The Praxis Project board of directors announced today that Makani Themba will transition from her role as founding executive director by the end of this year. The transition signals a new phase in Praxis’ evolution as a leading grassroots movement institution in support of organizing and change work on the local, regional and national level.
Like many of you, we at Praxis were saddened but not surprised by the grand jury decision not to indict police officer Darren Walker for the murder of Michael Brown, Jr. Our hearts and prayers go out to the Brown family and to all who feel the tremendous grief and suffering of a loved one lost - and so senselessly.
During this election season, many of our partner organizations have been working hard to make sure that people of color, immigrants, and low income folks know about their right to vote and are registered in time. With confusing and misleading language on many of the important ballot initiatives around the country, community organizations have put together voter guides to show how each initiative impacts communities of color.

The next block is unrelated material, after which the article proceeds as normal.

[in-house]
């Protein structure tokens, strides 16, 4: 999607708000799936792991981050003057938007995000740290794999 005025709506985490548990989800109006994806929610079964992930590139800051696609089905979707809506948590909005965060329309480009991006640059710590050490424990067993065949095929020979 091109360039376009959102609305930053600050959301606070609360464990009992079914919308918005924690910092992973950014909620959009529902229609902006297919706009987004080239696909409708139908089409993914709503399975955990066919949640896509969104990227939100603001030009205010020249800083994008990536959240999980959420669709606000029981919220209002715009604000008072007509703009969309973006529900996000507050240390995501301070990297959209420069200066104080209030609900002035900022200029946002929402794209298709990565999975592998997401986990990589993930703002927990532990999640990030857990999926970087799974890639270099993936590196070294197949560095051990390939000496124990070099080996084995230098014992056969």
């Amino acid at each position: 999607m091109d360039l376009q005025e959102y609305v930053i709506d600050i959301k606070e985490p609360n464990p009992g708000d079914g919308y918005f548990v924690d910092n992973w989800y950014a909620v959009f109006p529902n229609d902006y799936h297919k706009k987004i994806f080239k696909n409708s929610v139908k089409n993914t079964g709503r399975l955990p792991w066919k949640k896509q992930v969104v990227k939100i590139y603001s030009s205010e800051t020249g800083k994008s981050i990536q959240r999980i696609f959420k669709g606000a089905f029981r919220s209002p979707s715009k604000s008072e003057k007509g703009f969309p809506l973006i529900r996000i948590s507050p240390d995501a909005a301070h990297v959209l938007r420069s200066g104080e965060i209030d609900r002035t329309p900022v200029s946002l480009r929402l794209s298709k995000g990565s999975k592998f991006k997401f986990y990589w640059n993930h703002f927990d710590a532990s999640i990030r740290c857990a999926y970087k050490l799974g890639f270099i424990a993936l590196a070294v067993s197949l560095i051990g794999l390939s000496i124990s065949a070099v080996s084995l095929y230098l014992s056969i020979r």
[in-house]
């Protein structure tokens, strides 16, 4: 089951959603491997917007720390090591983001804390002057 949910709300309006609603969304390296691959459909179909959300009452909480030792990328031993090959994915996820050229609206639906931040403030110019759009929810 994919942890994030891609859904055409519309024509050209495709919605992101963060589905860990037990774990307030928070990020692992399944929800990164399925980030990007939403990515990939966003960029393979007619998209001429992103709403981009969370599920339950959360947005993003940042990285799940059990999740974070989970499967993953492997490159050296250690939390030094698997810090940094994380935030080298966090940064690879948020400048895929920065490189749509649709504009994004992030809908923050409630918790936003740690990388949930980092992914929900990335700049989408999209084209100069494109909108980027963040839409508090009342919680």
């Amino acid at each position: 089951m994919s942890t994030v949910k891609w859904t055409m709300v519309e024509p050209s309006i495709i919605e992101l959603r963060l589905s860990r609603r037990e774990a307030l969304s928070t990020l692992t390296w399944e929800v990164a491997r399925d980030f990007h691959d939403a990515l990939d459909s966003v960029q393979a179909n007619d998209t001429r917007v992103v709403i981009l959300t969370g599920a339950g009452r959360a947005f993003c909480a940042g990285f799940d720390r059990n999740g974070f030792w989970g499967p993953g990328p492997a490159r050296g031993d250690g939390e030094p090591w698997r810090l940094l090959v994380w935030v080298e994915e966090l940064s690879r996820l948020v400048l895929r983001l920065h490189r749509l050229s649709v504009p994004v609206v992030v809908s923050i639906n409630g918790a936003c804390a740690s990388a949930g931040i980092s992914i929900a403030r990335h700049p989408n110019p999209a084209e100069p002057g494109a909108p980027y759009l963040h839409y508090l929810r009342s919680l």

One day after South Carolina removed the Confederate flag off the state’s capitol, close to 300 freedom fighters from across the nation convened in Raleigh, NC at Shaw University to connect, plot and build a better movement. Also fresh in our memories was the image of Bree Newsome climbing the flag pole in South Carolina just a week before and stating to the press, “The southern heritage I embrace is the legacy of a people unbowed by racial oppression.”
The greatest public health threat and catastrophe of our time is climate change, and the South is at its epicenter. Rising oceans are taking coastal lands, destroying communities, cultures, and whole ways of life, while dramatically altered weather patterns are leaving inland areas in historic droughts.
The South’s rich history of “bottoms-up leadership”, while not covered by mainstream media during the Selma 50th Anniversary Jubilee, was worn on the chests of hundreds of marchers from the Southern Movement Assembly during the “Backwards March.” Hundreds of marchers wore yellow sashes with the words: We are the Peoples Movement, Leadership from the Bottom-up. The march’s purpose is to ‘go back, get it right and go forward with everyone who has been forgotten or left behind,’ according to Rev. Kenneth Glasgow who has been organizing the march since 2007.